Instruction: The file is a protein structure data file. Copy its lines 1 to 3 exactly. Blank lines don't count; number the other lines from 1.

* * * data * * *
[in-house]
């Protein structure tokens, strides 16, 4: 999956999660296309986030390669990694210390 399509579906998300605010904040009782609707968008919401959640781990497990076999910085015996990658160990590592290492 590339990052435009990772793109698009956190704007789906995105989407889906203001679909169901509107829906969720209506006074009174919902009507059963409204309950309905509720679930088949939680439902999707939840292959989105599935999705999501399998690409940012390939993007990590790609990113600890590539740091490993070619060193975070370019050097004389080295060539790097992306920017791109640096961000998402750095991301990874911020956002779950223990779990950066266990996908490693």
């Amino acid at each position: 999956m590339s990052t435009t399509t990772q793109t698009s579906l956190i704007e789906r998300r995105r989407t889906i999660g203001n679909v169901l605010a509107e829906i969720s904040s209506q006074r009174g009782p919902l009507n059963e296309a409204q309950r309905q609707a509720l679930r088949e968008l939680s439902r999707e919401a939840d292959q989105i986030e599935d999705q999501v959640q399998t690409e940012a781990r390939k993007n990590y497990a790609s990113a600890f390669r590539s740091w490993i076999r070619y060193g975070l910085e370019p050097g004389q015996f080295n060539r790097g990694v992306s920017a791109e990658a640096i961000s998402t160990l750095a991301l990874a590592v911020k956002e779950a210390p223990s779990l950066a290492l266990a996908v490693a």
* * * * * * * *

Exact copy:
[in-house]
């Protein structure tokens, strides 16, 4: 999956999660296309986030390669990694210390 399509579906998300605010904040009782609707968008919401959640781990497990076999910085015996990658160990590592290492 590339990052435009990772793109698009956190704007789906995105989407889906203001679909169901509107829906969720209506006074009174919902009507059963409204309950309905509720679930088949939680439902999707939840292959989105599935999705999501399998690409940012390939993007990590790609990113600890590539740091490993070619060193975070370019050097004389080295060539790097992306920017791109640096961000998402750095991301990874911020956002779950223990779990950066266990996908490693």
């Amino acid at each position: 999956m590339s990052t435009t399509t990772q793109t698009s579906l956190i704007e789906r998300r995105r989407t889906i999660g203001n679909v169901l605010a509107e829906i969720s904040s209506q006074r009174g009782p919902l009507n059963e296309a409204q309950r309905q609707a509720l679930r088949e968008l939680s439902r999707e919401a939840d292959q989105i986030e599935d999705q999501v959640q399998t690409e940012a781990r390939k993007n990590y497990a790609s990113a600890f390669r590539s740091w490993i076999r070619y060193g975070l910085e370019p050097g004389q015996f080295n060539r790097g990694v992306s920017a791109e990658a640096i961000s998402t160990l750095a991301l990874a590592v911020k956002e779950a210390p223990s779990l950066a290492l266990a996908v490693a």